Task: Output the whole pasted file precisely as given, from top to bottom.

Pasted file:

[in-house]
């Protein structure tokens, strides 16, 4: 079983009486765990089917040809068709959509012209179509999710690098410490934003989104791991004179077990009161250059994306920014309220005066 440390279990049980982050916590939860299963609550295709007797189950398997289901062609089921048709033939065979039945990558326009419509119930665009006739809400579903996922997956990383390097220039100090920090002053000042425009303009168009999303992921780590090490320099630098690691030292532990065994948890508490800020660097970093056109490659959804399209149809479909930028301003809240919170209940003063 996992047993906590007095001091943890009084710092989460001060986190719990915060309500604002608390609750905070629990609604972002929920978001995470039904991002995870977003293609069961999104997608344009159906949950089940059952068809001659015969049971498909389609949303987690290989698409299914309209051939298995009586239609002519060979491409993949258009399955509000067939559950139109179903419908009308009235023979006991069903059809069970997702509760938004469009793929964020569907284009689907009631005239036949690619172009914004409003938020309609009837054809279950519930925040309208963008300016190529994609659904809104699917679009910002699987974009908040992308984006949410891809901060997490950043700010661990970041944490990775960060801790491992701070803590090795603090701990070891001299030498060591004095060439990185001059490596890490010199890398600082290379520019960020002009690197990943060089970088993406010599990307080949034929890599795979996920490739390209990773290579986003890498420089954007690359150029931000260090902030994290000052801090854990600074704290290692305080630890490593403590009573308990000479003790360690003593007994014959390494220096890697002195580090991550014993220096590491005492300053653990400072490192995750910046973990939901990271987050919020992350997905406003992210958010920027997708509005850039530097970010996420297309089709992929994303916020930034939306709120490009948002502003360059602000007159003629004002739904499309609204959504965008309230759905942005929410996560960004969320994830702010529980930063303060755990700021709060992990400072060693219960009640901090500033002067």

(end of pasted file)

[in-house]
């Protein structure tokens, strides 16, 4: 079983009486765990089917040809068709959509012209179509999710690098410490934003989104791991004179077990009161250059994306920014309220005066 440390279990049980982050916590939860299963609550295709007797189950398997289901062609089921048709033939065979039945990558326009419509119930665009006739809400579903996922997956990383390097220039100090920090002053000042425009303009168009999303992921780590090490320099630098690691030292532990065994948890508490800020660097970093056109490659959804399209149809479909930028301003809240919170209940003063 996992047993906590007095001091943890009084710092989460001060986190719990915060309500604002608390609750905070629990609604972002929920978001995470039904991002995870977003293609069961999104997608344009159906949950089940059952068809001659015969049971498909389609949303987690290989698409299914309209051939298995009586239609002519060979491409993949258009399955509000067939559950139109179903419908009308009235023979006991069903059809069970997702509760938004469009793929964020569907284009689907009631005239036949690619172009914004409003938020309609009837054809279950519930925040309208963008300016190529994609659904809104699917679009910002699987974009908040992308984006949410891809901060997490950043700010661990970041944490990775960060801790491992701070803590090795603090701990070891001299030498060591004095060439990185001059490596890490010199890398600082290379520019960020002009690197990943060089970088993406010599990307080949034929890599795979996920490739390209990773290579986003890498420089954007690359150029931000260090902030994290000052801090854990600074704290290692305080630890490593403590009573308990000479003790360690003593007994014959390494220096890697002195580090991550014993220096590491005492300053653990400072490192995750910046973990939901990271987050919020992350997905406003992210958010920027997708509005850039530097970010996420297309089709992929994303916020930034939306709120490009948002502003360059602000007159003629004002739904499309609204959504965008309230759905942005929410996560960004969320994830702010529980930063303060755990700021709060992990400072060693219960009640901090500033002067």